Many an early morning photograph has captured an eerily beautiful vista: the Golden Gate Bridge ensconced in dense fog. Aside from being the bane of ship captains everywhere, fog has typically been known as harmless – until now. Researchers say the amount of fog along California’s coast is increasing, and with it, so are the levels of the mercury it contains. A form of mercury called monomethylmercury has been found in surprising amounts in the fog, and, although it doesn’t pose a direct threat to human health, it could create long-lasting problems for the food chain.
In high enough concentrations, monomethylmercury is extremely dangerous for people, as it’s been linked to severe health conditions like kidney failure, birth defects, and neurological impairment. Although the coastal fog contains higher than expected amounts of this form of mercury, it’s still well below the level necessary to immediately harm residents. The public health concerns come into play lower in the food chain, as many small mercury-contaminated animals are consumed by predators. Those carnivores end up with much higher concentrations of mercury in their systems. This is similar to the food chain contamination that prompts people to limit seafood intake out of concern for mercury poisoning.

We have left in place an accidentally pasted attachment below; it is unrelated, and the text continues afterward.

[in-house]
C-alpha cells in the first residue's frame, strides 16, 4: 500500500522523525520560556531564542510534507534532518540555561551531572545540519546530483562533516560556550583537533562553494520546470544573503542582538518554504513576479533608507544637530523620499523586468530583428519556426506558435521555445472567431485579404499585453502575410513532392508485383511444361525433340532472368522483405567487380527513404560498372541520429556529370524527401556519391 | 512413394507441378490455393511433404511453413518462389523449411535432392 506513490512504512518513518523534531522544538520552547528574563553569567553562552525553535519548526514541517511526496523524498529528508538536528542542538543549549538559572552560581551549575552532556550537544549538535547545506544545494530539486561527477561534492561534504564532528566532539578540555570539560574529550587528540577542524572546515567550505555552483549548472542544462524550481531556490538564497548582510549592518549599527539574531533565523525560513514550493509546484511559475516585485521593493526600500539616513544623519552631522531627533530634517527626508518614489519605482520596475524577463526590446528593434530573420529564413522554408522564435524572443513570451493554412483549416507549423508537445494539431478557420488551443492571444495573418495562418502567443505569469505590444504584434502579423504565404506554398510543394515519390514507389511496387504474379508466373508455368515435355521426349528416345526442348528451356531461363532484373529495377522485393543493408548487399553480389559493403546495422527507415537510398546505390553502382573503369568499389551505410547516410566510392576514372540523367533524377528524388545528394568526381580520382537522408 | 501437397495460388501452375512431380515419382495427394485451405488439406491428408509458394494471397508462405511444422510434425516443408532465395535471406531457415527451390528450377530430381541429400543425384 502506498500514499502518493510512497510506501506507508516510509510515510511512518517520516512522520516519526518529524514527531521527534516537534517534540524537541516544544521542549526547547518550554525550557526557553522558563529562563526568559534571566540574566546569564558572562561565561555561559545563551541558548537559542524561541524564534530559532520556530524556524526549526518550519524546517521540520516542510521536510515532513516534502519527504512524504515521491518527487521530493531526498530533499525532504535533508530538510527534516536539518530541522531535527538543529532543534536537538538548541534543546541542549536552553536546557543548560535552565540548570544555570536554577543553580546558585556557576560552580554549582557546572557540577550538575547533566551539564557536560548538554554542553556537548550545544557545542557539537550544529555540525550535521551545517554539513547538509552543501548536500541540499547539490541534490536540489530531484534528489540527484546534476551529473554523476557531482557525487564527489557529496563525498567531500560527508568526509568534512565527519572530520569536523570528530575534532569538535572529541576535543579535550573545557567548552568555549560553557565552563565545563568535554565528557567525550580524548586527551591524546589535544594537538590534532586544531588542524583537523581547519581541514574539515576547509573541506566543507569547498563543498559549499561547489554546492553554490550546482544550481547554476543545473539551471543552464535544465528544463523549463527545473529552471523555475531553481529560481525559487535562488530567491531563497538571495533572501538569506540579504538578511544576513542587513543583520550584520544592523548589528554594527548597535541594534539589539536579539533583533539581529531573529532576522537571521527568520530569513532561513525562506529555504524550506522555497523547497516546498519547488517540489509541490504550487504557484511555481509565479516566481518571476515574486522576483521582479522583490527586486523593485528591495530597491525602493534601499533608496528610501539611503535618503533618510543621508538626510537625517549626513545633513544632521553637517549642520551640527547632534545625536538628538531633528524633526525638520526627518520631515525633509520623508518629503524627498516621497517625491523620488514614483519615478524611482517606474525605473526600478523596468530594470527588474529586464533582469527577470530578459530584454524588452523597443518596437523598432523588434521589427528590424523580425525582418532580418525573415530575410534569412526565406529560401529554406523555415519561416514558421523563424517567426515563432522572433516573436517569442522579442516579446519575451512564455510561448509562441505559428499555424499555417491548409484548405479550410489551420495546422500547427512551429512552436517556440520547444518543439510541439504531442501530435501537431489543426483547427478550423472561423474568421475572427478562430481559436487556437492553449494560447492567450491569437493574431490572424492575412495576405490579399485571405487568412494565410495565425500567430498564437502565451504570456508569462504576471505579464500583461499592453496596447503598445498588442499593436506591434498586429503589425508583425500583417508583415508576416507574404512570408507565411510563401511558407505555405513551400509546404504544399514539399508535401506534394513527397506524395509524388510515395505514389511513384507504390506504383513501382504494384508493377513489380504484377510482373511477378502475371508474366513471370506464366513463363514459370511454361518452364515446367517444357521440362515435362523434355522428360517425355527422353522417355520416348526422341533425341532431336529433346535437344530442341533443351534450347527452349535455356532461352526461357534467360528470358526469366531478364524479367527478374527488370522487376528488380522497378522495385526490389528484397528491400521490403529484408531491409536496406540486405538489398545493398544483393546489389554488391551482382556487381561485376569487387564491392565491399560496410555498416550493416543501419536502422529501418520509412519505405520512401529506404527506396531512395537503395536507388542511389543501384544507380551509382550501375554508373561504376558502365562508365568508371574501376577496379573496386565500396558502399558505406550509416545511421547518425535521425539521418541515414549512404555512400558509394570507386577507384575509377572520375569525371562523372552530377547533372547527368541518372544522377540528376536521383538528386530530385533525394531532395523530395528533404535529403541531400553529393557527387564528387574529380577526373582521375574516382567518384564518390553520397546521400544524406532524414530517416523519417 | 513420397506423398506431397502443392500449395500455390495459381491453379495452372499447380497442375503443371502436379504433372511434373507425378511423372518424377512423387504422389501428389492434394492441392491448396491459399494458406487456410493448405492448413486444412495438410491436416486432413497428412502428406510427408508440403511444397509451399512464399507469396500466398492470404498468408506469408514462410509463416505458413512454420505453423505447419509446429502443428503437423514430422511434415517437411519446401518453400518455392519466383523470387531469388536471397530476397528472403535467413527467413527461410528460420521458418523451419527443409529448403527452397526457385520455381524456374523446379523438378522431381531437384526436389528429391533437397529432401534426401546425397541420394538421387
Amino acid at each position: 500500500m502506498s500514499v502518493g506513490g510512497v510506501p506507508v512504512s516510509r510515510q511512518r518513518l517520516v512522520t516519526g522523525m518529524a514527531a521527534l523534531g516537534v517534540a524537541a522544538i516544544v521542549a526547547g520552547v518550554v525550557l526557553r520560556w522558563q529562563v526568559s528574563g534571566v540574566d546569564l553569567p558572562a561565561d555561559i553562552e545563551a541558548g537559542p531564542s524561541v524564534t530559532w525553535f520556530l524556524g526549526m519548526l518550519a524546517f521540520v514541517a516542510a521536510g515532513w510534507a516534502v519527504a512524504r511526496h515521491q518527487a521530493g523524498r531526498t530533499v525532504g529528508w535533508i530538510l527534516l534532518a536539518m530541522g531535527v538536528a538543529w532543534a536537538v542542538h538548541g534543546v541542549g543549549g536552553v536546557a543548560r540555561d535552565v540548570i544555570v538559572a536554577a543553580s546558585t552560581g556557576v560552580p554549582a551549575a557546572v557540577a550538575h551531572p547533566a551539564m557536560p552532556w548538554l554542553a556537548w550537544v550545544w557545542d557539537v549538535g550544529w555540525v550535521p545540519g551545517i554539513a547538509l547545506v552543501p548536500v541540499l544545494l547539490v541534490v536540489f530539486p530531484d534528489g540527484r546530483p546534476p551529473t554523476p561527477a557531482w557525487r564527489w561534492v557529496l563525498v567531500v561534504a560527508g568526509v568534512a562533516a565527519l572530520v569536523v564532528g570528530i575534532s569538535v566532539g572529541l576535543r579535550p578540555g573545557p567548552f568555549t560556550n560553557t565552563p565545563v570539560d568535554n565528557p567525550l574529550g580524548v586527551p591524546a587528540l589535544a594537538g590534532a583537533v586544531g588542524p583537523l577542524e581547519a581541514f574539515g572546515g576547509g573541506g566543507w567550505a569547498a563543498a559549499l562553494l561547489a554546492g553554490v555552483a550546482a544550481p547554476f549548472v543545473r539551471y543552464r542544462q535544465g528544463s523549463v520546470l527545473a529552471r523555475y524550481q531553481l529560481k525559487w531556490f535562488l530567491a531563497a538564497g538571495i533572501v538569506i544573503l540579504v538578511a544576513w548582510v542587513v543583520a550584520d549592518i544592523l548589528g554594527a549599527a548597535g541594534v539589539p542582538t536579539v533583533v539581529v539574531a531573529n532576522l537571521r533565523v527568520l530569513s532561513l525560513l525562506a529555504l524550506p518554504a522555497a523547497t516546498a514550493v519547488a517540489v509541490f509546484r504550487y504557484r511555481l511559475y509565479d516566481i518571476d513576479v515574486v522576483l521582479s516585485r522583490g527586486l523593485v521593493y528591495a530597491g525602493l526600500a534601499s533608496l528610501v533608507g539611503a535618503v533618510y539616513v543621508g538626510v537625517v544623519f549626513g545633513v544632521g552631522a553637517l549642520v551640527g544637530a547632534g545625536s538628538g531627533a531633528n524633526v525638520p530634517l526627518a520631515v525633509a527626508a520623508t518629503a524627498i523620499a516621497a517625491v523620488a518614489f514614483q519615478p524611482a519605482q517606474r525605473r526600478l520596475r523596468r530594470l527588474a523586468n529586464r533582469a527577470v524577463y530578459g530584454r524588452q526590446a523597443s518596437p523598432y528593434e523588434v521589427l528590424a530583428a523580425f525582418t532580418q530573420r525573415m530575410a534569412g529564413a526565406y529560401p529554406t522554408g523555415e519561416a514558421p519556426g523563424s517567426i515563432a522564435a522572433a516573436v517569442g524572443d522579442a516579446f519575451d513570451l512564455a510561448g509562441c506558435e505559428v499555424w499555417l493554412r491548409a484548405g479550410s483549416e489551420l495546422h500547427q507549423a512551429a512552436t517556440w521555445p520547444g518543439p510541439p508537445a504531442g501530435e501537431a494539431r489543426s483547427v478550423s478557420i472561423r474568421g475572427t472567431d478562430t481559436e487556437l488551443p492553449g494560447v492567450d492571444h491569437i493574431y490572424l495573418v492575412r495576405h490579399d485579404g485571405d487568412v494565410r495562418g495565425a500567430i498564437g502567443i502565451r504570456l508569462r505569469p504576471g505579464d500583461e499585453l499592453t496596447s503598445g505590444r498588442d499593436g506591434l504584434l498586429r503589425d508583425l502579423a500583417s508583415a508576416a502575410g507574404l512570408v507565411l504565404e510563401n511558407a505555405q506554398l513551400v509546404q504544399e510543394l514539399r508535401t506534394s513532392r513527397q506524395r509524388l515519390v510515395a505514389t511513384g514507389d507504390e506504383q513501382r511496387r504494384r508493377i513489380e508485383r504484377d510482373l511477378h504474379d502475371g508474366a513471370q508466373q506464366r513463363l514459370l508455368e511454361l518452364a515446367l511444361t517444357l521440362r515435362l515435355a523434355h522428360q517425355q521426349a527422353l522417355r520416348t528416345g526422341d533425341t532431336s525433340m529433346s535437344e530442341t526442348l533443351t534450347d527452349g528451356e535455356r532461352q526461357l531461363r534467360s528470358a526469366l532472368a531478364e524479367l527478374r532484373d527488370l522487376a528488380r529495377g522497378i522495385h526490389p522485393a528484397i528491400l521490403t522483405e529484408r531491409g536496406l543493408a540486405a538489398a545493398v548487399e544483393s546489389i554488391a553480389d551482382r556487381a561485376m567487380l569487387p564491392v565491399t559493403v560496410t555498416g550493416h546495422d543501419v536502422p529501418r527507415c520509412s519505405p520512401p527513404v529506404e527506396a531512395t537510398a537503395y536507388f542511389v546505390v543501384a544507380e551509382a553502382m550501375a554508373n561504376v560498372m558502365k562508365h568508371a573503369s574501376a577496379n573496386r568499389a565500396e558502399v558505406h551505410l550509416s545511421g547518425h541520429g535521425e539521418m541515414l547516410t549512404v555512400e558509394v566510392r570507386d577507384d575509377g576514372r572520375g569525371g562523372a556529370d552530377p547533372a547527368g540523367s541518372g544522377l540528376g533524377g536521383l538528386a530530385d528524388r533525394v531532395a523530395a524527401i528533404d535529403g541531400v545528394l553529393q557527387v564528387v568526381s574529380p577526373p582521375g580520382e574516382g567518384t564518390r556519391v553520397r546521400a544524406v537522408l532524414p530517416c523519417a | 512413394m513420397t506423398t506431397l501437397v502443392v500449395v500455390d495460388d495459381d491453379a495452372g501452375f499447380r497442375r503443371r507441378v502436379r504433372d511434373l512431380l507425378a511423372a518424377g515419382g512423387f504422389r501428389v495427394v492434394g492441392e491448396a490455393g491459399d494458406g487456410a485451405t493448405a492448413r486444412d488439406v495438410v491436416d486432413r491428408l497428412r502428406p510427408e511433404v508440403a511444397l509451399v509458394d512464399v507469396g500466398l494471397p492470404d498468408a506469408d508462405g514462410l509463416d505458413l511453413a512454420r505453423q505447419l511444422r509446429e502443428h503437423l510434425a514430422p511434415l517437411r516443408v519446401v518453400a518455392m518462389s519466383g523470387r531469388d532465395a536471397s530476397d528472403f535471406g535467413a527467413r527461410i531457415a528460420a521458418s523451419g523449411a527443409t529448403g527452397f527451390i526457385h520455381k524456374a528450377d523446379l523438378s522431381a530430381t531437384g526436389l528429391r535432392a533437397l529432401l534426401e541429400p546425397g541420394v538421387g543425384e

Related: Ocean mercury levels have tripled since the Industrial Revolution
Levels of monomethylmercury have been rising for decades, as has the incidence of fog, according to Clive Dorman of San Diego State University. Dorman analyzed records of ships in the coastal areas in northern California and Oregon and found the number of foggy days went up 7.4 percent between 1960 and 2007. That increase reflects a similar trend to other high-fog regions of the world.
Animals that humans consume aren’t in immediate danger, according to the researchers, but further studies will continue to track the fog’s mercury and its effects. Right now, humans aren’t likely to suffer any ill effects due to contaminated foods, unless they choose to dine on spiders which have been found to exceed the FDA’s accepted limit for mercury.
Via Popular Science
Images via Bharathram Pattabhiraman/Flickr and National Park Service